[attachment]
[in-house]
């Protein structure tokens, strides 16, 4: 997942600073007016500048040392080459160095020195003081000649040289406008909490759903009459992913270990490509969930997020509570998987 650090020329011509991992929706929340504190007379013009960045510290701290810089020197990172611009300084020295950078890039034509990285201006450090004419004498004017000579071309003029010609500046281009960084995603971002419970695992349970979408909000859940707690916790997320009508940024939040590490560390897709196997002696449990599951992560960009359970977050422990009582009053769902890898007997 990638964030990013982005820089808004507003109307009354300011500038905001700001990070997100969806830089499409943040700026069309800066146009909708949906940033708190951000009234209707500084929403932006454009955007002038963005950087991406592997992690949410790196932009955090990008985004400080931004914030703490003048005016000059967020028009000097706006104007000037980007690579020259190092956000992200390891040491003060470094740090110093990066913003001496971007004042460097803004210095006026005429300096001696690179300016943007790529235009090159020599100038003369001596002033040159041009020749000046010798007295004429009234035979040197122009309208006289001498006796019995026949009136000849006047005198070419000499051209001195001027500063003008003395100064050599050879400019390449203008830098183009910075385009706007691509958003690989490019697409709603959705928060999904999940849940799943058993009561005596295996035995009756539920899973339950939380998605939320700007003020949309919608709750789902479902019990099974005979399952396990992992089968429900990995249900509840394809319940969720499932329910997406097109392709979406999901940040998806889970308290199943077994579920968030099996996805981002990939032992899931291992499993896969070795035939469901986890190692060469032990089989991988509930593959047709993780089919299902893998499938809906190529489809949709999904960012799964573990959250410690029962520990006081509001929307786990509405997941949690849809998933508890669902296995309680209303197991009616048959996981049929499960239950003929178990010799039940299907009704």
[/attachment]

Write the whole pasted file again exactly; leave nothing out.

[in-house]
């Protein structure tokens, strides 16, 4: 997942600073007016500048040392080459160095020195003081000649040289406008909490759903009459992913270990490509969930997020509570998987 650090020329011509991992929706929340504190007379013009960045510290701290810089020197990172611009300084020295950078890039034509990285201006450090004419004498004017000579071309003029010609500046281009960084995603971002419970695992349970979408909000859940707690916790997320009508940024939040590490560390897709196997002696449990599951992560960009359970977050422990009582009053769902890898007997 990638964030990013982005820089808004507003109307009354300011500038905001700001990070997100969806830089499409943040700026069309800066146009909708949906940033708190951000009234209707500084929403932006454009955007002038963005950087991406592997992690949410790196932009955090990008985004400080931004914030703490003048005016000059967020028009000097706006104007000037980007690579020259190092956000992200390891040491003060470094740090110093990066913003001496971007004042460097803004210095006026005429300096001696690179300016943007790529235009090159020599100038003369001596002033040159041009020749000046010798007295004429009234035979040197122009309208006289001498006796019995026949009136000849006047005198070419000499051209001195001027500063003008003395100064050599050879400019390449203008830098183009910075385009706007691509958003690989490019697409709603959705928060999904999940849940799943058993009561005596295996035995009756539920899973339950939380998605939320700007003020949309919608709750789902479902019990099974005979399952396990992992089968429900990995249900509840394809319940969720499932329910997406097109392709979406999901940040998806889970308290199943077994579920968030099996996805981002990939032992899931291992499993896969070795035939469901986890190692060469032990089989991988509930593959047709993780089919299902893998499938809906190529489809949709999904960012799964573990959250410690029962520990006081509001929307786990509405997941949690849809998933508890669902296995309680209303197991009616048959996981049929499960239950003929178990010799039940299907009704």